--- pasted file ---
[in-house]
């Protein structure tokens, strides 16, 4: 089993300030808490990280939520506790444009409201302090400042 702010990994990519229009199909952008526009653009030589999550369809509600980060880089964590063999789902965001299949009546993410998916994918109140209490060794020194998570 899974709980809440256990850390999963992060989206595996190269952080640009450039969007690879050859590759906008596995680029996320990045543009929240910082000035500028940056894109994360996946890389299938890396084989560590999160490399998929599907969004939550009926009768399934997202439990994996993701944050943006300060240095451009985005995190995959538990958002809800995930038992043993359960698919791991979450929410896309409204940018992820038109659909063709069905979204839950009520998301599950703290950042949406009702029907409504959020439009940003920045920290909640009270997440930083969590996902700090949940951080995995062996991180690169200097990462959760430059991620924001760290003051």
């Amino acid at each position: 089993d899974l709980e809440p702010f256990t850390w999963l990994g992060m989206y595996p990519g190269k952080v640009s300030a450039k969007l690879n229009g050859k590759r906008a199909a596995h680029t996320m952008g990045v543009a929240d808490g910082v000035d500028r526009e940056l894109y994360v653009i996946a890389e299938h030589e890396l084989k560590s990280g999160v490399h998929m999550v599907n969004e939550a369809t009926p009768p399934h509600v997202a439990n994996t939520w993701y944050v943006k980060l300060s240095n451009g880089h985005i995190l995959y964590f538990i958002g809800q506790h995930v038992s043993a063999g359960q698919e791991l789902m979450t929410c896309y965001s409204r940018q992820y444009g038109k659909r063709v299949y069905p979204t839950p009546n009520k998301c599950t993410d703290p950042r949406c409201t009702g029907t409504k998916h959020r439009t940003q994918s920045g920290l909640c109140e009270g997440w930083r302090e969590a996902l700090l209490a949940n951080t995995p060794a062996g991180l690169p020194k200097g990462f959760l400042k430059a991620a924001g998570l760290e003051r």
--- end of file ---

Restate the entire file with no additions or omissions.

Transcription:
[in-house]
């Protein structure tokens, strides 16, 4: 089993300030808490990280939520506790444009409201302090400042 702010990994990519229009199909952008526009653009030589999550369809509600980060880089964590063999789902965001299949009546993410998916994918109140209490060794020194998570 899974709980809440256990850390999963992060989206595996190269952080640009450039969007690879050859590759906008596995680029996320990045543009929240910082000035500028940056894109994360996946890389299938890396084989560590999160490399998929599907969004939550009926009768399934997202439990994996993701944050943006300060240095451009985005995190995959538990958002809800995930038992043993359960698919791991979450929410896309409204940018992820038109659909063709069905979204839950009520998301599950703290950042949406009702029907409504959020439009940003920045920290909640009270997440930083969590996902700090949940951080995995062996991180690169200097990462959760430059991620924001760290003051």
């Amino acid at each position: 089993d899974l709980e809440p702010f256990t850390w999963l990994g992060m989206y595996p990519g190269k952080v640009s300030a450039k969007l690879n229009g050859k590759r906008a199909a596995h680029t996320m952008g990045v543009a929240d808490g910082v000035d500028r526009e940056l894109y994360v653009i996946a890389e299938h030589e890396l084989k560590s990280g999160v490399h998929m999550v599907n969004e939550a369809t009926p009768p399934h509600v997202a439990n994996t939520w993701y944050v943006k980060l300060s240095n451009g880089h985005i995190l995959y964590f538990i958002g809800q506790h995930v038992s043993a063999g359960q698919e791991l789902m979450t929410c896309y965001s409204r940018q992820y444009g038109k659909r063709v299949y069905p979204t839950p009546n009520k998301c599950t993410d703290p950042r949406c409201t009702g029907t409504k998916h959020r439009t940003q994918s920045g920290l909640c109140e009270g997440w930083r302090e969590a996902l700090l209490a949940n951080t995995p060794a062996g991180l690169p020194k200097g990462f959760l400042k430059a991620a924001g998570l760290e003051r």